In fact, it appears Jerry may have died the weekend of the incident. Whenever it occurred, it wasn’t revealed publicly until the following week. The news came out when, in response to the outcry about the photo, City Councilman Charlie Luke visited Carriage for Hire to see the horse and was told he had died.

Officials looking into the incident found no violations of the city carriage horse ordinance.

What Really Happened to Jerry?

Seeing a horse go down on a public street is obviously heart wrenching. What is unclear is whether Jerry “collapsed” due to ill-care or heat exhaustion, or whether he lay down on purpose.

Why would he lie down in the street on purpose? Well, Carriage for Hire says Jerry had colic. Colic is a painful condition of the abdomen, causing tightness within the digestive system. The pain is often caused by a twisted intestine or by contractions as the digestive tract tries to force out an obstruction.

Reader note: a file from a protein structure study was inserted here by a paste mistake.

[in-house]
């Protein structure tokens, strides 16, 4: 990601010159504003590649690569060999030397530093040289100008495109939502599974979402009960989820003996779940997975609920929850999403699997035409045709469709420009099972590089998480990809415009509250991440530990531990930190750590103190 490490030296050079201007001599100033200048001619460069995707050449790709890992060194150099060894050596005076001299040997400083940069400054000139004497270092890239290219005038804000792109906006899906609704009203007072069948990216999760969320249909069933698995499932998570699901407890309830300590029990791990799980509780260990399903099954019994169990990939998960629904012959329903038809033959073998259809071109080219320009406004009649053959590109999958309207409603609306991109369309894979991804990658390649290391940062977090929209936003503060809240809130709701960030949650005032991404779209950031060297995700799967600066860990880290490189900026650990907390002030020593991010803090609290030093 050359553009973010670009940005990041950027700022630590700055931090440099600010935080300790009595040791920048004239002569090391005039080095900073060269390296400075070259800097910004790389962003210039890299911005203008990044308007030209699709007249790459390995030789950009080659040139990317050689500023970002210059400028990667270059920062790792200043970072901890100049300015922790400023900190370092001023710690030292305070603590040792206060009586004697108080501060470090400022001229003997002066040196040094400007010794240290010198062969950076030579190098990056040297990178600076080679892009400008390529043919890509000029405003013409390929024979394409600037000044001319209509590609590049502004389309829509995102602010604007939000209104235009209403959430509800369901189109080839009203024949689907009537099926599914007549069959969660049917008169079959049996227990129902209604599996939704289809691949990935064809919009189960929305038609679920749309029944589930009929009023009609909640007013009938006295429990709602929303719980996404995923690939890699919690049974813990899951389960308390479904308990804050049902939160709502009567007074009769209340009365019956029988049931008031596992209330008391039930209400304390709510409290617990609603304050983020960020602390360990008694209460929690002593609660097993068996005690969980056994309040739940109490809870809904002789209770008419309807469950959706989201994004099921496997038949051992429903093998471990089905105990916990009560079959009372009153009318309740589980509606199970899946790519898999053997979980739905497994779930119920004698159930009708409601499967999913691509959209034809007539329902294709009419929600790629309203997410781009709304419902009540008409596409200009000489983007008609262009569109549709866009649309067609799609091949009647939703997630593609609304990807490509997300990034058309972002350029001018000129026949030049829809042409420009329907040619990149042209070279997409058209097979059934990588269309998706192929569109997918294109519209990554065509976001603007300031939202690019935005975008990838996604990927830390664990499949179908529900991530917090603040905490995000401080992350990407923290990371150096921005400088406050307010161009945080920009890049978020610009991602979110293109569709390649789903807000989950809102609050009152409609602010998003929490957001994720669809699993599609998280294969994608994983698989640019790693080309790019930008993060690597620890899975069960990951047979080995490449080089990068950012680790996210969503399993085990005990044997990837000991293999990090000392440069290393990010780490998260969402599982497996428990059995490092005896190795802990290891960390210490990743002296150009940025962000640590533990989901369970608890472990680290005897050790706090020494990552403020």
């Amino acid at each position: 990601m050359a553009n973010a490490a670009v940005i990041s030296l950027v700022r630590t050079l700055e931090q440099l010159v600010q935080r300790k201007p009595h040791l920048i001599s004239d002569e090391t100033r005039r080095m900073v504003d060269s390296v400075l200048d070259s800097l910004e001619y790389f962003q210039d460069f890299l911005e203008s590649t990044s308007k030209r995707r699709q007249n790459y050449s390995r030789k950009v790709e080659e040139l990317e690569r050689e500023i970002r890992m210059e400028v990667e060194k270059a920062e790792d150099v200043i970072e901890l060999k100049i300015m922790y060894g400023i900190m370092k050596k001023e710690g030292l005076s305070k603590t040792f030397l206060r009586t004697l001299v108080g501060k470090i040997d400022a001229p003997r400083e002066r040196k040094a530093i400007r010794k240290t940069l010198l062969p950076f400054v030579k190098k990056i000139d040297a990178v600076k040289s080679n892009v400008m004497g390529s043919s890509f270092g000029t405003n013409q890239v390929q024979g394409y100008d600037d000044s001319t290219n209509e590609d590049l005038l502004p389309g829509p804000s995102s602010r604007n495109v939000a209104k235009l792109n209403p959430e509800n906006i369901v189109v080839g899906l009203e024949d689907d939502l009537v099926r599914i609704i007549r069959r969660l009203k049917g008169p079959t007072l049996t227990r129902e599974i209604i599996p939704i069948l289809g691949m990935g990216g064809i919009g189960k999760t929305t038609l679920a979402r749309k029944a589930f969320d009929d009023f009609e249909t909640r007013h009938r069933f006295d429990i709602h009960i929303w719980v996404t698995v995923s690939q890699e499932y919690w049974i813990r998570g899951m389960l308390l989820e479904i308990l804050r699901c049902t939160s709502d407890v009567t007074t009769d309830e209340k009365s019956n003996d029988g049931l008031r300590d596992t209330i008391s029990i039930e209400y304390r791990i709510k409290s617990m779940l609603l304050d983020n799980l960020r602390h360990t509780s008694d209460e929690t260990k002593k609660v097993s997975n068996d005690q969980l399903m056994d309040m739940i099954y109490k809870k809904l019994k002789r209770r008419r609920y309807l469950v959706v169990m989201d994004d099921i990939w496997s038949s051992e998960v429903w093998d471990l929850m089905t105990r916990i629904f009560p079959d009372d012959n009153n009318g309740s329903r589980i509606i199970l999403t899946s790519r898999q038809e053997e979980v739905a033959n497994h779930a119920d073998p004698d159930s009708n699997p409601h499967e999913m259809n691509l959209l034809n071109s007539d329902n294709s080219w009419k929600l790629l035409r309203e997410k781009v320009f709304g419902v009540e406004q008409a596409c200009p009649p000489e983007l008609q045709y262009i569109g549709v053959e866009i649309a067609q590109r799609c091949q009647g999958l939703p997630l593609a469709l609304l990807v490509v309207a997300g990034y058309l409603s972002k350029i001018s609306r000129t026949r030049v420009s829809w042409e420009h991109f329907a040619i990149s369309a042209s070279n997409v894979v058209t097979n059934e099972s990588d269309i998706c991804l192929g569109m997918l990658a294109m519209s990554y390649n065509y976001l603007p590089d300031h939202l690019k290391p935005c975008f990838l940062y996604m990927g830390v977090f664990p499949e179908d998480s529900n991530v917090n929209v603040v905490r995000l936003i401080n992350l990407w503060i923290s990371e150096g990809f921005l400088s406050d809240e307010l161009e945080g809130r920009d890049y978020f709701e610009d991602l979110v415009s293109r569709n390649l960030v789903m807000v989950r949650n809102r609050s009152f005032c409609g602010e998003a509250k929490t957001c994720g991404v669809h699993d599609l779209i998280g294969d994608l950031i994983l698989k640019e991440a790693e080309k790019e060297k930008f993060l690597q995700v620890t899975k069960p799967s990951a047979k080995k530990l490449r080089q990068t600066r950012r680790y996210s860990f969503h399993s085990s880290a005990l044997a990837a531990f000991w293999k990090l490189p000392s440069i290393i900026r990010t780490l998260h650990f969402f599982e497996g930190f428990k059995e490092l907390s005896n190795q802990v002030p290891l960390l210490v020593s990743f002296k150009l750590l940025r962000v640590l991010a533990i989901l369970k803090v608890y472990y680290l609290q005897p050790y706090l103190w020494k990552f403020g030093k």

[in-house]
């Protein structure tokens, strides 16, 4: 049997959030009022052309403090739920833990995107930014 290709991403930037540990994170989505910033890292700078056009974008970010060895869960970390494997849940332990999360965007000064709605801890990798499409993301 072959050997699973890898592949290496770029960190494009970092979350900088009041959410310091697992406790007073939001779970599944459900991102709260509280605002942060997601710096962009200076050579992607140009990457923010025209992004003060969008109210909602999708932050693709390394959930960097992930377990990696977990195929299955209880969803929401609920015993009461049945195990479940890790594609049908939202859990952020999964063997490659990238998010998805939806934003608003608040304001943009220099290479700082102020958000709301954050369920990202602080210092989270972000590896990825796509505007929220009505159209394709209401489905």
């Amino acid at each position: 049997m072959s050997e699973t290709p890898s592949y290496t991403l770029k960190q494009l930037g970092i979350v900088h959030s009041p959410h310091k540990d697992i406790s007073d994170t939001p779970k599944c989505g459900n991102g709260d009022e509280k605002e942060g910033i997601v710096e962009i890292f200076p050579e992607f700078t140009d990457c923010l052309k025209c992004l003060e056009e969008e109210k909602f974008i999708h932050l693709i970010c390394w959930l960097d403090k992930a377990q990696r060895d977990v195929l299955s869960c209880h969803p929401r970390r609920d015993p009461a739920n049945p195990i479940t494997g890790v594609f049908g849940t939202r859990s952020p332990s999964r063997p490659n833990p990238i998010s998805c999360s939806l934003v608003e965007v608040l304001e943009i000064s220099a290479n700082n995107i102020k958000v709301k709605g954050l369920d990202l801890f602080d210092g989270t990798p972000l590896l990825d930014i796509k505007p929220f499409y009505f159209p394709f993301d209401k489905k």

Colic is the most common cause of premature death in horses. Symptoms often develop without warning. When the pain hits, horses may kick at their stomach (as Jerry reportedly did). Horses sometimes feel a strong need to lie down to alleviate the discomfort. They do this because, unlike most other animals, horses cannot vomit. It’s therefore possible that Jerry was intentionally lying down to minimize pain. If so, he really didn’t “collapse” as has been reported.

Activist Amy Meyer of the Utah Animal Rights Coalition, who was on scene when Jerry was on the ground, said she didn’t think Jerry appeared to be suffering from colic. Representatives from PETA agree. PETA research project manager Jeremy Beckham, also present, told the Salt Lake Tribune, “After reviewing the video footage of the incident and consulting with equine experts and veterinarians, we question the diagnosis of colic and subsequent reports from Carriage for Hire.”

Unfortunately, without seeing the veterinarian’s report, we will never know for sure. Jerry’s carcass has been destroyed, and Salt Lake City’s Animal Control officers never saw him after he was taken from the scene.

The Overtons say it was colic. Maybe it was. Unfortunately for them, they created a credibility problem when they attempted to placate the public by intentionally releasing a photo of a different horse and failing to promptly reveal Jerry had died. Even the mayor’s office decried the delay in reporting Jerry’s death.